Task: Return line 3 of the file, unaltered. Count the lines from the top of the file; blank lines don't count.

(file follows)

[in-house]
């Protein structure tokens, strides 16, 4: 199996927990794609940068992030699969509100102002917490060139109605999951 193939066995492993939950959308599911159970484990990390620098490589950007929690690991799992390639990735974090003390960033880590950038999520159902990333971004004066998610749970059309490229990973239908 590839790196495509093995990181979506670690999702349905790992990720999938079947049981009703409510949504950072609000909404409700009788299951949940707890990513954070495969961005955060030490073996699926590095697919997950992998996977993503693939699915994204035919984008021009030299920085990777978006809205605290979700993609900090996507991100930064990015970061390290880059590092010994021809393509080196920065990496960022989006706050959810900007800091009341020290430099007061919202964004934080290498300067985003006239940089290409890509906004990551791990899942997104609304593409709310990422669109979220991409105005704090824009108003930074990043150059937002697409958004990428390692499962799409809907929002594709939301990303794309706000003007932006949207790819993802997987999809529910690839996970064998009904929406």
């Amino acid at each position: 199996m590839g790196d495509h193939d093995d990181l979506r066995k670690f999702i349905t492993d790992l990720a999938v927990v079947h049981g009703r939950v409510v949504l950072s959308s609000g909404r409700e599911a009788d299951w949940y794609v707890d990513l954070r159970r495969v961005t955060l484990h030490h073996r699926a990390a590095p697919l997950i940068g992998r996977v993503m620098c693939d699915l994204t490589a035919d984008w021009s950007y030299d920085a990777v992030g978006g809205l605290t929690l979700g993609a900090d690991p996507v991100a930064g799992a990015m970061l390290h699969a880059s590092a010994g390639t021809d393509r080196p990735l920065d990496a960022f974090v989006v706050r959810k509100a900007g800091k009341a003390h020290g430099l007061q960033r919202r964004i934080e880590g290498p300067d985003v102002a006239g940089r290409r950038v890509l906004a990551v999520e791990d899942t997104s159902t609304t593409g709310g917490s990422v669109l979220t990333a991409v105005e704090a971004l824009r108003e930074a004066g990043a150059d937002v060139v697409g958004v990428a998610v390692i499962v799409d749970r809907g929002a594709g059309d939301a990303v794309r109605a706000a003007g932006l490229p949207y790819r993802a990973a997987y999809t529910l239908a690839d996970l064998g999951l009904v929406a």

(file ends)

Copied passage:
């Amino acid at each position: 199996m590839g790196d495509h193939d093995d990181l979506r066995k670690f999702i349905t492993d790992l990720a999938v927990v079947h049981g009703r939950v409510v949504l950072s959308s609000g909404r409700e599911a009788d299951w949940y794609v707890d990513l954070r159970r495969v961005t955060l484990h030490h073996r699926a990390a590095p697919l997950i940068g992998r996977v993503m620098c693939d699915l994204t490589a035919d984008w021009s950007y030299d920085a990777v992030g978006g809205l605290t929690l979700g993609a900090d690991p996507v991100a930064g799992a990015m970061l390290h699969a880059s590092a010994g390639t021809d393509r080196p990735l920065d990496a960022f974090v989006v706050r959810k509100a900007g800091k009341a003390h020290g430099l007061q960033r919202r964004i934080e880590g290498p300067d985003v102002a006239g940089r290409r950038v890509l906004a990551v999520e791990d899942t997104s159902t609304t593409g709310g917490s990422v669109l979220t990333a991409v105005e704090a971004l824009r108003e930074a004066g990043a150059d937002v060139v697409g958004v990428a998610v390692i499962v799409d749970r809907g929002a594709g059309d939301a990303v794309r109605a706000a003007g932006l490229p949207y790819r993802a990973a997987y999809t529910l239908a690839d996970l064998g999951l009904v929406a």